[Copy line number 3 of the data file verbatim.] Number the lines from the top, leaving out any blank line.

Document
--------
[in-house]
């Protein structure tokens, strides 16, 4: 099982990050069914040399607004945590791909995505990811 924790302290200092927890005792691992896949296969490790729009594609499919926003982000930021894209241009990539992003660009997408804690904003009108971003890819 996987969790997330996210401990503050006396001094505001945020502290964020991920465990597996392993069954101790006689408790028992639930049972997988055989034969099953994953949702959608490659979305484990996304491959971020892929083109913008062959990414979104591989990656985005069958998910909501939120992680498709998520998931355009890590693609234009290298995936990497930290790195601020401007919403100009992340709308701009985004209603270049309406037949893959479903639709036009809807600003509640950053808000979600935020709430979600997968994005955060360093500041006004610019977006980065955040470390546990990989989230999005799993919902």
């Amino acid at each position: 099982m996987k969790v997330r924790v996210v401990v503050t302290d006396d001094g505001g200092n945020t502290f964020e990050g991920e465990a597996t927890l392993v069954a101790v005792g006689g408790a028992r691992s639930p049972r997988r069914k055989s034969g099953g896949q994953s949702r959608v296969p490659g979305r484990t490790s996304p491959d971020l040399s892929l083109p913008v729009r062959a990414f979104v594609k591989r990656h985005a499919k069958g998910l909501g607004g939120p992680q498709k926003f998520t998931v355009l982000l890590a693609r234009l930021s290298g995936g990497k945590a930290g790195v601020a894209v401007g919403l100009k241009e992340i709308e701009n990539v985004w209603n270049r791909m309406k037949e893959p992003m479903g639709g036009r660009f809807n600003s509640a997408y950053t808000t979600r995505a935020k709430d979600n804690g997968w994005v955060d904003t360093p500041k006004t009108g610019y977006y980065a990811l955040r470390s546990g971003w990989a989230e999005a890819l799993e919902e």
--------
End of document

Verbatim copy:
């Amino acid at each position: 099982m996987k969790v997330r924790v996210v401990v503050t302290d006396d001094g505001g200092n945020t502290f964020e990050g991920e465990a597996t927890l392993v069954a101790v005792g006689g408790a028992r691992s639930p049972r997988r069914k055989s034969g099953g896949q994953s949702r959608v296969p490659g979305r484990t490790s996304p491959d971020l040399s892929l083109p913008v729009r062959a990414f979104v594609k591989r990656h985005a499919k069958g998910l909501g607004g939120p992680q498709k926003f998520t998931v355009l982000l890590a693609r234009l930021s290298g995936g990497k945590a930290g790195v601020a894209v401007g919403l100009k241009e992340i709308e701009n990539v985004w209603n270049r791909m309406k037949e893959p992003m479903g639709g036009r660009f809807n600003s509640a997408y950053t808000t979600r995505a935020k709430d979600n804690g997968w994005v955060d904003t360093p500041k006004t009108g610019y977006y980065a990811l955040r470390s546990g971003w990989a989230e999005a890819l799993e919902e």